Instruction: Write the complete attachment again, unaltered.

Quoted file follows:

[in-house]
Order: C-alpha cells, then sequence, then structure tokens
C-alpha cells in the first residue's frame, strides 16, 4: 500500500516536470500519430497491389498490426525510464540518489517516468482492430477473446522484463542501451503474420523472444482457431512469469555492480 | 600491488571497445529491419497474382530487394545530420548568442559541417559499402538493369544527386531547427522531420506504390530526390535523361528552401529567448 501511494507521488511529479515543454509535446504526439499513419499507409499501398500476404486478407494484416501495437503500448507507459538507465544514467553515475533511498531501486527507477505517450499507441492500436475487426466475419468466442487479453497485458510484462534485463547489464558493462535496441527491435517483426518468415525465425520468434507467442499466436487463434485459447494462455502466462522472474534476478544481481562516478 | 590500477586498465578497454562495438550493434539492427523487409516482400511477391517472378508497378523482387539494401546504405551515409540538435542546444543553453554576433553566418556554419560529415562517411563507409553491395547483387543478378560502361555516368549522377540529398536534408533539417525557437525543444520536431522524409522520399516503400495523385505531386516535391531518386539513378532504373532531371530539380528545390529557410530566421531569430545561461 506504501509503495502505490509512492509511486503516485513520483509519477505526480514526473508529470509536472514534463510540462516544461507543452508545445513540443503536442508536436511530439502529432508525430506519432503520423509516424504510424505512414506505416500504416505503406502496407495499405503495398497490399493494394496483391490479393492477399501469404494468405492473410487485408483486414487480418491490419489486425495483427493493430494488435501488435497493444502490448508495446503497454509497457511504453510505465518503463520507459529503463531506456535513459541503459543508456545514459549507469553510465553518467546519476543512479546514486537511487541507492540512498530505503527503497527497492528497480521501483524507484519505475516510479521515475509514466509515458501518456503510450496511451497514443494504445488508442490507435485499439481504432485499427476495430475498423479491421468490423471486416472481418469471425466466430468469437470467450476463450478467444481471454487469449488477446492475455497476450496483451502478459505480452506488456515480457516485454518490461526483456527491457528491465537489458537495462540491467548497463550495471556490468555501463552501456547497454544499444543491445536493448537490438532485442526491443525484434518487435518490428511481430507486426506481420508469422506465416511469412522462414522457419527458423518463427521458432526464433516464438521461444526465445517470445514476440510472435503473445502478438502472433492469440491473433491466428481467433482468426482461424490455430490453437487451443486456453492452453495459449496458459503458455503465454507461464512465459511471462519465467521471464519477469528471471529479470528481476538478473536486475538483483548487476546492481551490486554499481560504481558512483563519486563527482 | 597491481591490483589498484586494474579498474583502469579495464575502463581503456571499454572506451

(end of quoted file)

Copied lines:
[in-house]
Order: C-alpha cells, then sequence, then structure tokens
C-alpha cells in the first residue's frame, strides 16, 4: 500500500516536470500519430497491389498490426525510464540518489517516468482492430477473446522484463542501451503474420523472444482457431512469469555492480 | 600491488571497445529491419497474382530487394545530420548568442559541417559499402538493369544527386531547427522531420506504390530526390535523361528552401529567448 501511494507521488511529479515543454509535446504526439499513419499507409499501398500476404486478407494484416501495437503500448507507459538507465544514467553515475533511498531501486527507477505517450499507441492500436475487426466475419468466442487479453497485458510484462534485463547489464558493462535496441527491435517483426518468415525465425520468434507467442499466436487463434485459447494462455502466462522472474534476478544481481562516478 | 590500477586498465578497454562495438550493434539492427523487409516482400511477391517472378508497378523482387539494401546504405551515409540538435542546444543553453554576433553566418556554419560529415562517411563507409553491395547483387543478378560502361555516368549522377540529398536534408533539417525557437525543444520536431522524409522520399516503400495523385505531386516535391531518386539513378532504373532531371530539380528545390529557410530566421531569430545561461 506504501509503495502505490509512492509511486503516485513520483509519477505526480514526473508529470509536472514534463510540462516544461507543452508545445513540443503536442508536436511530439502529432508525430506519432503520423509516424504510424505512414506505416500504416505503406502496407495499405503495398497490399493494394496483391490479393492477399501469404494468405492473410487485408483486414487480418491490419489486425495483427493493430494488435501488435497493444502490448508495446503497454509497457511504453510505465518503463520507459529503463531506456535513459541503459543508456545514459549507469553510465553518467546519476543512479546514486537511487541507492540512498530505503527503497527497492528497480521501483524507484519505475516510479521515475509514466509515458501518456503510450496511451497514443494504445488508442490507435485499439481504432485499427476495430475498423479491421468490423471486416472481418469471425466466430468469437470467450476463450478467444481471454487469449488477446492475455497476450496483451502478459505480452506488456515480457516485454518490461526483456527491457528491465537489458537495462540491467548497463550495471556490468555501463552501456547497454544499444543491445536493448537490438532485442526491443525484434518487435518490428511481430507486426506481420508469422506465416511469412522462414522457419527458423518463427521458432526464433516464438521461444526465445517470445514476440510472435503473445502478438502472433492469440491473433491466428481467433482468426482461424490455430490453437487451443486456453492452453495459449496458459503458455503465454507461464512465459511471462519465467521471464519477469528471471529479470528481476538478473536486475538483483548487476546492481551490486554499481560504481558512483563519486563527482 | 597491481591490483589498484586494474579498474583502469579495464575502463581503456571499454572506451